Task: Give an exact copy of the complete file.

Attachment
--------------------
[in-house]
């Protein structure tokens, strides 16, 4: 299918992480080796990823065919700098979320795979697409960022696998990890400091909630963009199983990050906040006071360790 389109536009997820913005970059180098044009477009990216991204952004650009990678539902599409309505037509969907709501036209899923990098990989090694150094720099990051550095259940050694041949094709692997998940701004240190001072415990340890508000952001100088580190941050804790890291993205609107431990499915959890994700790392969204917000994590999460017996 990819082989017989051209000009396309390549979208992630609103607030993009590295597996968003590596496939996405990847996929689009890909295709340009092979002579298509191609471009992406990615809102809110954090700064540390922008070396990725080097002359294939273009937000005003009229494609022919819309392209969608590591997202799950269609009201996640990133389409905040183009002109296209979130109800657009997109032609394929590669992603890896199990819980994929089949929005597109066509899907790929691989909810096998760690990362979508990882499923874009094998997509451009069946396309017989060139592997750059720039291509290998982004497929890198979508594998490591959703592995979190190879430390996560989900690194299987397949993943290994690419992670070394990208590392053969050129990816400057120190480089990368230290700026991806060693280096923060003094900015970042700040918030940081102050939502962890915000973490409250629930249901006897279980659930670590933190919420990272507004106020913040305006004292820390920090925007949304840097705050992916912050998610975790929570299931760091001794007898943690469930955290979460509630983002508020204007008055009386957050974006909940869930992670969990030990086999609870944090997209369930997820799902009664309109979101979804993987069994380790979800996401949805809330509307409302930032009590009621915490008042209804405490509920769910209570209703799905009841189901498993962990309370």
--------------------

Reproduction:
[in-house]
């Protein structure tokens, strides 16, 4: 299918992480080796990823065919700098979320795979697409960022696998990890400091909630963009199983990050906040006071360790 389109536009997820913005970059180098044009477009990216991204952004650009990678539902599409309505037509969907709501036209899923990098990989090694150094720099990051550095259940050694041949094709692997998940701004240190001072415990340890508000952001100088580190941050804790890291993205609107431990499915959890994700790392969204917000994590999460017996 990819082989017989051209000009396309390549979208992630609103607030993009590295597996968003590596496939996405990847996929689009890909295709340009092979002579298509191609471009992406990615809102809110954090700064540390922008070396990725080097002359294939273009937000005003009229494609022919819309392209969608590591997202799950269609009201996640990133389409905040183009002109296209979130109800657009997109032609394929590669992603890896199990819980994929089949929005597109066509899907790929691989909810096998760690990362979508990882499923874009094998997509451009069946396309017989060139592997750059720039291509290998982004497929890198979508594998490591959703592995979190190879430390996560989900690194299987397949993943290994690419992670070394990208590392053969050129990816400057120190480089990368230290700026991806060693280096923060003094900015970042700040918030940081102050939502962890915000973490409250629930249901006897279980659930670590933190919420990272507004106020913040305006004292820390920090925007949304840097705050992916912050998610975790929570299931760091001794007898943690469930955290979460509630983002508020204007008055009386957050974006909940869930992670969990030990086999609870944090997209369930997820799902009664309109979101979804993987069994380790979800996401949805809330509307409302930032009590009621915490008042209804405490509920769910209570209703799905009841189901498993962990309370």